Readers who delve into this title will find their interests piqued; they’ll be ready to move on to other works that explore...

READ REVIEW

M IS FOR MONSTER

A FANTASTIC CREATURES ALPHABET

Need an introduction to many of the creepy creatures of legends and fantasy books? Look no further—this alphabet book of monsters provides the need-to-know information.

Letter by letter, former U.S. Children’s Poet Laureate Lewis announces each creature, describing it with a brief stanza. “K is for Kraken // Of all the legends of the sea, / sailors and fishermen agree / (if they lived to tell my tale!), / I could wrestle shark or whale.” Supplementing this are a few paragraphs that provide succinct information including the monster’s origins, cultural significance and other amusing facts. Kelley's paintings are often darkly evocative and sometimes funny, rounding out the presentation. From the ubiquitous dragon, Frankenstein (both the monster and the doctor) and werewolf to the lesser-known quetzalcoatl, roc and Xing Tian (a headless giant of Chinese legend), readers will come away with a greater appreciation for the wide range of monsters—be they of the air, water or mountain—that have spooked humans for years.

Readers who delve into this title will find their interests piqued; they’ll be ready to move on to other works that explore these menacing fantastical beings more fully. (Informational picture book/poetry. 6-10)

Pub Date: Aug. 1, 2014

ISBN: 978-1-58536-818-1

Page Count: 32

Publisher: Sleeping Bear Press

Review Posted Online: July 16, 2014

Kirkus Reviews Issue: Aug. 1, 2014

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With plenty left to be resolved, the next entry will be eagerly sought after.

RISE OF THE EARTH DRAGON

From the Dragon Masters series , Vol. 1

Drake has been selected by the king to serve as a Dragon Master, quite a change for an 8-year-old farmer boy.

The dragons are a secret, and the reason King Roland has them is a mystery, but what is clear is that the Dragon Stone has identified Drake as one of the rare few children who have a special connection with dragons and the ability to serve as a trainer. Drake’s dragon is a long brown creature with, at first, no particular talents that Drake can identify. He calls the dragon Worm. It isn’t long before Drake begins to realize he has a very strong connection with Worm and can share what seem to be his dragon’s thoughts. After one of the other Dragon Masters decides to illicitly take the dragons outside, disaster strikes. The cave they are passing through collapses, blocking the passageway, and then Worm’s special talent becomes evident. The first of a new series of early chapter books, this entry is sure to attract fans. Brief chapters, large print, lots of action, attractive illustrations in every spread, including a maplike panorama, an enviable protagonist—who wouldn’t want to be a Dragon Master?—all combine to make an entertaining read.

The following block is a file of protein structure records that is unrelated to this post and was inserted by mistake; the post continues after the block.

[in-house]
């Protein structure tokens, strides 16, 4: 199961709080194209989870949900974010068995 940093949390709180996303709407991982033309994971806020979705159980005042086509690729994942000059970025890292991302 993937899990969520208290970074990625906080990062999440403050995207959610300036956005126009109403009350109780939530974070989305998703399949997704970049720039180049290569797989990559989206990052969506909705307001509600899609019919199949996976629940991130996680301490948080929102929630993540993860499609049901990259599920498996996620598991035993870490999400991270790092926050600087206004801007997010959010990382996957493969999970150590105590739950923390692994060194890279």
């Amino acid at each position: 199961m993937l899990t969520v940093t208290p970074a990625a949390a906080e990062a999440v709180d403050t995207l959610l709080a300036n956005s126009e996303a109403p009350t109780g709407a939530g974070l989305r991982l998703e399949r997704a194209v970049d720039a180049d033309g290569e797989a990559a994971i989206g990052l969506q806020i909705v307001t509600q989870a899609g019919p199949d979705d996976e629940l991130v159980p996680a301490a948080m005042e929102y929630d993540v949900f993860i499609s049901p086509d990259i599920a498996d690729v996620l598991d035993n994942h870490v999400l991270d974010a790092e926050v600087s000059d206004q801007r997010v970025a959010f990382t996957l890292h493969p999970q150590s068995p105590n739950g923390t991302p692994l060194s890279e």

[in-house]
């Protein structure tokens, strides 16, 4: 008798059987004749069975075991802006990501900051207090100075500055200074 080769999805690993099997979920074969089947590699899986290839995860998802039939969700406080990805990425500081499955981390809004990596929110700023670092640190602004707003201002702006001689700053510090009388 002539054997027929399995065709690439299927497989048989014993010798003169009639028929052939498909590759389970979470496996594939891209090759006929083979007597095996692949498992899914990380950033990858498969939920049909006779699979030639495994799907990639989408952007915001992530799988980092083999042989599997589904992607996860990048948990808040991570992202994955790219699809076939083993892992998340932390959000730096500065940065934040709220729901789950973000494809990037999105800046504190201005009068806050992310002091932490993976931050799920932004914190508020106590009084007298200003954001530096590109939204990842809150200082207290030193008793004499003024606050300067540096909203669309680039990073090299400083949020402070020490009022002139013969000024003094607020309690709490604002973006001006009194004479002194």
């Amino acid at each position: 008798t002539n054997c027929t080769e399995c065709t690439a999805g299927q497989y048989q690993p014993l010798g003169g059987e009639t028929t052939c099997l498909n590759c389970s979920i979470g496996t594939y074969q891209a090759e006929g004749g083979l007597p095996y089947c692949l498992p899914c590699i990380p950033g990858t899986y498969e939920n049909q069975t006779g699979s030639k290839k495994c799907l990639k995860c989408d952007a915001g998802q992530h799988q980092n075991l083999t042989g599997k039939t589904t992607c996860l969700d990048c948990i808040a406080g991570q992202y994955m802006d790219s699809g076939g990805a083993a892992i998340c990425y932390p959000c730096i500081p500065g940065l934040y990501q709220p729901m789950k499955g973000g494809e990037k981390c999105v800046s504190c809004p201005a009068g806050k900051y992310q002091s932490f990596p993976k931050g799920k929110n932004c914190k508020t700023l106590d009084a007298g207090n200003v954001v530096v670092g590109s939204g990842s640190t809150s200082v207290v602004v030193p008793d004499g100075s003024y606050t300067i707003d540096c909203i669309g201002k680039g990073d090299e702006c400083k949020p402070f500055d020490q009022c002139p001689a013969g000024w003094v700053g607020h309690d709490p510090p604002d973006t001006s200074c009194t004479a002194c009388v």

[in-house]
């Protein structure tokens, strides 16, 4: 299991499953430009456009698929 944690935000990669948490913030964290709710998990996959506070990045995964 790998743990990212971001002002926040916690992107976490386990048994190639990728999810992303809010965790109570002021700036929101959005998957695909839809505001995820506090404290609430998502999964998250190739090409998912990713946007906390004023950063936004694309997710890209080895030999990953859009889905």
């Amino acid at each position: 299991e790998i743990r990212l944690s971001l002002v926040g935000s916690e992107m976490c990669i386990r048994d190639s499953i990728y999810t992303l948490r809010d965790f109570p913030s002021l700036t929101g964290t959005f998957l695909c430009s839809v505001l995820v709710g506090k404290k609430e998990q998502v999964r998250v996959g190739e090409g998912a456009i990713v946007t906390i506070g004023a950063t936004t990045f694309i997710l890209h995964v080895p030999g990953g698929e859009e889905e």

With plenty left to be resolved, the next entry will be eagerly sought after. (Fantasy. 7-10)

Pub Date: Aug. 24, 2014

ISBN: 978-0-545-64624-6

Page Count: 96

Publisher: Branches/Scholastic

Review Posted Online: June 4, 2014

Kirkus Reviews Issue: June 15, 2014

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In spite of the book’s flaws, dragons are very appealing, and tales for young audiences that model the scientific method are...

DRAGONS AND MARSHMALLOWS

From the Zoey and Sassafras series , Vol. 1

Zoey discovers that she can see magical creatures that might need her help.

That’s a good thing because her mother has been caring for the various beasts since childhood, but now she’s leaving on a business trip so the work will fall to Zoey. Most people (like Zoey’s father) can’t see the magical creatures, so Zoey, who appears in illustrations to be black, will have to experiment with their care by problem-solving using the scientific method to determine appropriate treatment and feeding. When a tiny, sick dragon shows up on her doorstep, she runs an experiment and determines that marshmallows appear to be the proper food. Unfortunately, she hadn’t done enough research beforehand to understand that although dragons might like marshmallows, they might not be the best food for a sick, fire-breathing baby. Although the incorporation of important STEM behaviors is a plus, the exposition is mildly clunky, with little character development and stilted dialogue. Many pages are dense with large-print text, related in Zoey’s not especially childlike voice. However, the inclusion in each chapter of a couple of attractive black-and-white illustrations of round-faced people and Zoey’s mischievous cat helps break up the narrative.

In spite of the book’s flaws, dragons are very appealing, and tales for young audiences that model the scientific method are nice to see. (Fantasy. 6-9)

Pub Date: March 14, 2017

ISBN: 978-1-943147-08-3

Page Count: 96

Publisher: The Innovation Press

Review Posted Online: Dec. 19, 2016

Kirkus Reviews Issue: Jan. 1, 2017

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